BUCHELE: I know that for example climatologists believe and biologists believe that populations like the dove population might be impacted by climate change. There are other species that would also change their range. And so because ya’ll are managing those populations I guess that’s something else that you need to pay attention to.
SMITH: Well we do. Fish and wildlife populations are very sensitive to minute changes in weather they all have very specific thermal tolerance zones and some species that are more generalists like doves – white wing doves in particular – have proven readily adaptable as they have moved their range further and further northward. In fact we see more white wing doves nesting now in major metropolitan areas than we saw, or than we see, in the lower Rio Grand Valley, which was the former epicenter for those populations.
But our fish and wildlife biologists have documented well over seventy species of fish and wildlife that we’ve seen range changes over time in recent years and that’s everything from sub tropical species like green jays and great kiskadees that have moved up from the rear grand valley and into the northern reaches of South Texas. As well as plants like red mangrove that we’re starting to see move out of the Boca Chica area and up the coast, and species like Snook that we’re finding further up the coast.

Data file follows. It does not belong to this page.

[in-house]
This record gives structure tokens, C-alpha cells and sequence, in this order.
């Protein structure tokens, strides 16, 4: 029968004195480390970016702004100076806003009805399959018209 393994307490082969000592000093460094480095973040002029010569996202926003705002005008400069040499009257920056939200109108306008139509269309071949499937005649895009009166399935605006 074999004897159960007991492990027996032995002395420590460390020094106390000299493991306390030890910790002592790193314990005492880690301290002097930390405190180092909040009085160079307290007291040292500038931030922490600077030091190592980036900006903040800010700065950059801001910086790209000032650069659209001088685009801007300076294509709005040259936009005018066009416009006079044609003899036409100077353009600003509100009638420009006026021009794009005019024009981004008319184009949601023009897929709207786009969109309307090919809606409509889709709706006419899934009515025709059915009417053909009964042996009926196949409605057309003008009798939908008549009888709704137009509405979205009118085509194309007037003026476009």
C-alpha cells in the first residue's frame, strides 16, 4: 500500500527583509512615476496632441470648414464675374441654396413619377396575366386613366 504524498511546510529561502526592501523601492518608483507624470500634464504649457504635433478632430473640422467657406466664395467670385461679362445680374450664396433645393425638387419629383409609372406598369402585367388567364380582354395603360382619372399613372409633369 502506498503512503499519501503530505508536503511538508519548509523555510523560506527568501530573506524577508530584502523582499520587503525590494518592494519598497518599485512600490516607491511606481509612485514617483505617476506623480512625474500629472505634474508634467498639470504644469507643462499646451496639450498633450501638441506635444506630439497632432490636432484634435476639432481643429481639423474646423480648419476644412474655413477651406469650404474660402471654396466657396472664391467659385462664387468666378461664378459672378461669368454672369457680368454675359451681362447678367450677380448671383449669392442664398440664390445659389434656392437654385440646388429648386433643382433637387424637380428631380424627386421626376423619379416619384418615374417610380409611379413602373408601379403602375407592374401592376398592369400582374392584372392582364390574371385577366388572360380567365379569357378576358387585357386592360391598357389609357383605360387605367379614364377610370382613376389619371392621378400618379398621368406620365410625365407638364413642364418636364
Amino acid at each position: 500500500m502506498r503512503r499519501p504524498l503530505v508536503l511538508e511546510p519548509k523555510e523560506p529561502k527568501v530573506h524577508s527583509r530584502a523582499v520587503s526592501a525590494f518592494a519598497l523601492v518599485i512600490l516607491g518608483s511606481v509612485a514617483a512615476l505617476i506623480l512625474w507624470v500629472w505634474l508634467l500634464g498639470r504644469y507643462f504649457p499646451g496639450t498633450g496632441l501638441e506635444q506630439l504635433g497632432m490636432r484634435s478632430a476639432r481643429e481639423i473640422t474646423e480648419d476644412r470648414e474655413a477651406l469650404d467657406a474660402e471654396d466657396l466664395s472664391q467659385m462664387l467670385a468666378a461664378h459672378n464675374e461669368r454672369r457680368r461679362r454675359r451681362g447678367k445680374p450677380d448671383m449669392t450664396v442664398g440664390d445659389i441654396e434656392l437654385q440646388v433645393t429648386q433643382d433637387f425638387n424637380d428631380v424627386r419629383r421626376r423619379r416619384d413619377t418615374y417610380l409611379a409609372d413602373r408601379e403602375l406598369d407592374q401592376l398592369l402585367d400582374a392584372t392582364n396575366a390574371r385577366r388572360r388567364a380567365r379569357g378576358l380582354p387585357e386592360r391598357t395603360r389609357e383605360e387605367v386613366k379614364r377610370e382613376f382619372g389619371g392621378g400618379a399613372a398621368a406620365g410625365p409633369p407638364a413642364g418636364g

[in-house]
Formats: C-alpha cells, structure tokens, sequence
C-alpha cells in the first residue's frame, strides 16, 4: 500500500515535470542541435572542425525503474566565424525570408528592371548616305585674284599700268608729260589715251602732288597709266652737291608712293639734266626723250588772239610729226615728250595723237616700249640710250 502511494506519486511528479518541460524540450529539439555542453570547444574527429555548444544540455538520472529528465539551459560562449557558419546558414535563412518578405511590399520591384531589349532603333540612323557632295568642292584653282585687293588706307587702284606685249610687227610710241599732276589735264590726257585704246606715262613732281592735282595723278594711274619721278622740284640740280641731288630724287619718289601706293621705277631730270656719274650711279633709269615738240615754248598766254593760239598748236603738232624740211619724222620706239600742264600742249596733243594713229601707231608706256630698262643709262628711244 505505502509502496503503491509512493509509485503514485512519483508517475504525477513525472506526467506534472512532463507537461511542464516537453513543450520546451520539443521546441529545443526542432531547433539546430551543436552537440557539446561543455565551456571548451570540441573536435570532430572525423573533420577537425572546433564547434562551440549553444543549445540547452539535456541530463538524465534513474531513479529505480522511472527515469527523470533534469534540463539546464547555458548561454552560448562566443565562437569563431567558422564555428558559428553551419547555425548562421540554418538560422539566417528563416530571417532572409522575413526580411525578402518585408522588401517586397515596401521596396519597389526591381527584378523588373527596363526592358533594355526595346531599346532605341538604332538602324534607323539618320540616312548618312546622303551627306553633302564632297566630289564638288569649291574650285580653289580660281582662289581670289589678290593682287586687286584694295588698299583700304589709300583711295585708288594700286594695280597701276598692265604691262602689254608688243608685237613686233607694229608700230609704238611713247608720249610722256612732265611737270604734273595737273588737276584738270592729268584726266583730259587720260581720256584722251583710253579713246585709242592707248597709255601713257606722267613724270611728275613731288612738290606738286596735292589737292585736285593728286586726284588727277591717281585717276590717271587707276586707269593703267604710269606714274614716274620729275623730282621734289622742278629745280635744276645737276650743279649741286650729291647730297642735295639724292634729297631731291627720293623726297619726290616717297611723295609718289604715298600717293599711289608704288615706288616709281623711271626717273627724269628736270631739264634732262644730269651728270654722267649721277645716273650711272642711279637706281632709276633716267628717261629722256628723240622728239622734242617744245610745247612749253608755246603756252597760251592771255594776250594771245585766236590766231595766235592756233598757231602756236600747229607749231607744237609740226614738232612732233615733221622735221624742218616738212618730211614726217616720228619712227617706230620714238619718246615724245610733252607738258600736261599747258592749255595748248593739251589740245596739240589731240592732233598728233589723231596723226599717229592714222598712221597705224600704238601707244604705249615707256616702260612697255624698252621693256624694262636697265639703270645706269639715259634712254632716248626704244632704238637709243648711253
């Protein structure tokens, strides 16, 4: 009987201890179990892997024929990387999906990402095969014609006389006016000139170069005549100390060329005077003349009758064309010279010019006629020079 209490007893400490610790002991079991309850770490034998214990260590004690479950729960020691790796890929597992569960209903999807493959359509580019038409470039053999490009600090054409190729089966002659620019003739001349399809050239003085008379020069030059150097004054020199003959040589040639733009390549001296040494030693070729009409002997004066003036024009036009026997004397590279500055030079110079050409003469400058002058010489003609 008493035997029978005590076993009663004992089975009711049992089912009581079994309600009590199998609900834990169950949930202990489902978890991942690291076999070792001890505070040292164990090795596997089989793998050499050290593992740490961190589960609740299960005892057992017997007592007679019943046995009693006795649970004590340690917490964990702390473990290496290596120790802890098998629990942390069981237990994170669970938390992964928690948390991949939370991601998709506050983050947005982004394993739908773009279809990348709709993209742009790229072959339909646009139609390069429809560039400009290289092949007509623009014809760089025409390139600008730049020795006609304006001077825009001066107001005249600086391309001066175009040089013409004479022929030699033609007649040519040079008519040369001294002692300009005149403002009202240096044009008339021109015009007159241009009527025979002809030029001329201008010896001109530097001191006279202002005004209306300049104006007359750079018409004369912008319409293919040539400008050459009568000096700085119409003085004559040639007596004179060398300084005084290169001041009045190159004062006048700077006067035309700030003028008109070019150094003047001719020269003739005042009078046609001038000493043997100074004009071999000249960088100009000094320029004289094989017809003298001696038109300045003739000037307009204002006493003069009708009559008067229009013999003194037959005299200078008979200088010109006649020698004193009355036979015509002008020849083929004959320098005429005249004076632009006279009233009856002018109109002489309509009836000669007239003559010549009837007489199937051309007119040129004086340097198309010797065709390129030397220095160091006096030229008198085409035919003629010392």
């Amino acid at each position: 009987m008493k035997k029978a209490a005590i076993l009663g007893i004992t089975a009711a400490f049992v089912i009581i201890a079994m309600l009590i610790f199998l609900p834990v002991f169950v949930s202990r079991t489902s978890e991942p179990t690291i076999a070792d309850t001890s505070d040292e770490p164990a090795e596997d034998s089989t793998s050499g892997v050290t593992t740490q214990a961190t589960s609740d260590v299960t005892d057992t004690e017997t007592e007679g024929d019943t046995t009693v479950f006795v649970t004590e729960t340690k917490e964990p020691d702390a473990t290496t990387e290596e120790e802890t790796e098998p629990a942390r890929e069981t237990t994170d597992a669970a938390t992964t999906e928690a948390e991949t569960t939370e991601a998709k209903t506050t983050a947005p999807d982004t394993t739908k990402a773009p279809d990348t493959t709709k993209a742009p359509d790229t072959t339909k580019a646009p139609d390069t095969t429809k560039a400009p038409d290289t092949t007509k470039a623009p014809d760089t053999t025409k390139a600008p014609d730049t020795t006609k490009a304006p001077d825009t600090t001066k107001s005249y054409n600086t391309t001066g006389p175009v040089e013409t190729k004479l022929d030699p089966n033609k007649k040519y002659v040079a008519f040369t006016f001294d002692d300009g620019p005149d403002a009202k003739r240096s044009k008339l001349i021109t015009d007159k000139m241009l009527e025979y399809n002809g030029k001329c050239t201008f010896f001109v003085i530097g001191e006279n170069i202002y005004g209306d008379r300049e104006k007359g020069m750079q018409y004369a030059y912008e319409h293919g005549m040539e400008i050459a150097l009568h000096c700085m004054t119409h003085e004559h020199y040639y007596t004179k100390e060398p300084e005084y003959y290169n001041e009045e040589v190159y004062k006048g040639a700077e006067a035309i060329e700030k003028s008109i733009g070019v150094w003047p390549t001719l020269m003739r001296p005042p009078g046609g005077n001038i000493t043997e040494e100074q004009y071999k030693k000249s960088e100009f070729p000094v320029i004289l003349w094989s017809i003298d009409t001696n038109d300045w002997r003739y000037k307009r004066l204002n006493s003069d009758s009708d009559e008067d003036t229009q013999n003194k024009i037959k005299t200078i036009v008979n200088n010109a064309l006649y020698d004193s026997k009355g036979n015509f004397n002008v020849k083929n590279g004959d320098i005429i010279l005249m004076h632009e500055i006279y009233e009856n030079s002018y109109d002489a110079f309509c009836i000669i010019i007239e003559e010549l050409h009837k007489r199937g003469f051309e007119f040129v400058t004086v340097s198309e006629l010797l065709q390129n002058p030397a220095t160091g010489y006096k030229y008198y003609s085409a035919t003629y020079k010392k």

so it’s certainly interesting to monitor how fish and wildlife adapt to minute changes in weather and climate and as biologists and stewards we have to make sure that we’re advertent to those changes and are responsible to those movements so we can effectively manage them.
BUCHELE: Carter Smith thank you for talking with me about all of this today.
SMITH: Thanks Mose.
This interview was edited for clarity.